In order to effect social change, nonprofits must have strong leadership and management.
Such a statement may seem
almost too obvious to mention. Clearly, the strategic success of an organization rests in large part on the management team's shoulders. Yet, some nonprofit leaders have not received management training, and so rely too heavily on vision and charisma in their leadership. Skills like establishing clear organizational priorities and providing employees with performance feedback can mean the difference between good and great results.
Enter John Whitehead. The famed Wall Street executive and former deputy secretary of state is one philanthropist interviewed for our Conversations with Remarkable Givers
series who has worked hard to create strong nonprofit leadership. Whitehead became increasingly aware of the widespread lack of nonprofit management experience over his many years of nonprofit board service. "I realized that there was no school that prepared people for nonprofit careers," he says. "It’s a very demanding job and there are lots of things that a nonprofit manager should know and learn about." So in the early 1990s, he persuaded Harvard Business School's then-Dean John McArthur to "become interested in setting up a program at the school to not just train people for private sector careers, but to train people for nonprofit careers, too."
Where to find nonprofit leaders? John Whitehead turns to Harvard Business School
Thanks in large part to Whitehead's vision and efforts, in 1993, the Social Enterprise Initiative launched under the leadership of Professors James E. Austin and V. Kasturi Rangan, with founding support from the John C. Whitehead Fund for Not-for-Profit Management. Through the popularity of the first class, which dealt with entrepreneurship in the social sector, faculty quickly realized such material met a hitherto unmet demand from students who wanted to go into nonprofit careers, says Whitehead. Since then, HBS's Social Enterprise Initiative has blossomed into an increasingly important component of the school, evidenced by programs such as the Leadership Fellows program, which pairs nonprofit and public-sector organizations with graduating MBAs for one year at a salary partially subsidized by Harvard Business School. And the contribution that the Social Enterprise Initiative makes to the thinking around nonprofit topics is tremendous. For example, nonprofit strategy, business leadership in the social sector, public education, global poverty, and other important areas have been examined at forums and conferences sponsored by the Social Enterprise Initiative. In addition, Whitehead points out that business schools throughout the country have adopted similar social enterprise programs, which "has resulted in the management of nonprofits gradually being improved."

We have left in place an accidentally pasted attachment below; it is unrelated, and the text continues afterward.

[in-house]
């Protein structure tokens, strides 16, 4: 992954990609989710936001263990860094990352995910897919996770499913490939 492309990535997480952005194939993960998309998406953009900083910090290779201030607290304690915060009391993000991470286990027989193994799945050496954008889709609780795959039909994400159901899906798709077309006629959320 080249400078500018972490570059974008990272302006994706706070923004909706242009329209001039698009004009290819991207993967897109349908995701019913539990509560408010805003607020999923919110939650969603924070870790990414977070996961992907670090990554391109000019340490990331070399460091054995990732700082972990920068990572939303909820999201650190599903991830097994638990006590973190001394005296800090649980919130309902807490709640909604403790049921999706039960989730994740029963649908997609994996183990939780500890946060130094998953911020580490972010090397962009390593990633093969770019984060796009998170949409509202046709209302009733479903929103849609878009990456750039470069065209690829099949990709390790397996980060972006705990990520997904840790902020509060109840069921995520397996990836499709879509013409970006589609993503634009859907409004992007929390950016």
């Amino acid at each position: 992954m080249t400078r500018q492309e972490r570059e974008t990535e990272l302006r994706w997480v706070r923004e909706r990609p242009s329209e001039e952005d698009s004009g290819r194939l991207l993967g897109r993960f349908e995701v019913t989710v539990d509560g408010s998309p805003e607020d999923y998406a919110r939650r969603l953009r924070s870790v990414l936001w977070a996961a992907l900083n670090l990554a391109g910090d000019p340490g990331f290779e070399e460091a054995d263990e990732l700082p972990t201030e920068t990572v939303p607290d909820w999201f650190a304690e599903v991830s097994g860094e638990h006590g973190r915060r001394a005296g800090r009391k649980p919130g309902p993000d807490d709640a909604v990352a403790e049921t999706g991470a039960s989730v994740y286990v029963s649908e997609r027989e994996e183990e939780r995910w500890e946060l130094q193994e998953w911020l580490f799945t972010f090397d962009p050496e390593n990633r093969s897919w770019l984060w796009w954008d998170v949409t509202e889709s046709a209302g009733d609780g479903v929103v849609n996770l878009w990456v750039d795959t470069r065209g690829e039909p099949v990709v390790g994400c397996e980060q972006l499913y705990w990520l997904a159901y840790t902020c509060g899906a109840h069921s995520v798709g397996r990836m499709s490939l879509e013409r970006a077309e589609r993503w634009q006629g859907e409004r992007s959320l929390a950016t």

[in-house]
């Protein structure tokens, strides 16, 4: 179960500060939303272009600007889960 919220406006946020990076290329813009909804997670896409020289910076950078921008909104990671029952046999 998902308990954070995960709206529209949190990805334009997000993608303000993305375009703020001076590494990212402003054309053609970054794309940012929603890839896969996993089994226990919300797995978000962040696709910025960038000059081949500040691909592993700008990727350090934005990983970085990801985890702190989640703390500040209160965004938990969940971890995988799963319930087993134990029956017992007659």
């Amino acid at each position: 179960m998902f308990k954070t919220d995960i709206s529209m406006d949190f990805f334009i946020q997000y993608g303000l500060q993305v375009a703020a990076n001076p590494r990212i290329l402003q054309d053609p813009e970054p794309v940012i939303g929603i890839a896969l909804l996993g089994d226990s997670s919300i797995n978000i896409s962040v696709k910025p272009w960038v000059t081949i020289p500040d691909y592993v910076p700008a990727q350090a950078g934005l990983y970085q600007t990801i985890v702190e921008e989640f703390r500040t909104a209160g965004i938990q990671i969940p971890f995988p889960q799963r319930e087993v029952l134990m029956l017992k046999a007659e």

In addition to his pioneering work at Harvard and his chairmanship of Goldman Sachs, Whitehead is also the chairman emeritus/board member of a variety of nonprofit organizations, including the International Rescue Committee, Goldman Sachs Foundation, United Nations Association, Greater New York Council of the Boy Scouts, Brookings Institution, and many others. Yet, the Social Enterprise Initiative has a special place in his life. "My activity at Harvard Business School with forming [the Social Enterprise Initiative], converting them and everybody converting business schools all across the country to train nonprofit leaders is maybe the biggest contribution I’ve been able to make to the nonprofit world," he observes.
You can learn more about Whitehead and find a complete archive of his interviews for Conversations with Remarkable Givers on his page.
This post is part of our series focusing on Conversations with Remarkable Givers, our collection of one to three-minute video clips drawn from over 50 original and private interviews with philanthropists and foundation leaders. Our initial launch features more than 400 videos, which will evolve into a library of over 1,000 videos, as we take a deeper look at each donor over the coming months.
Previous Posts in this Series and Related Material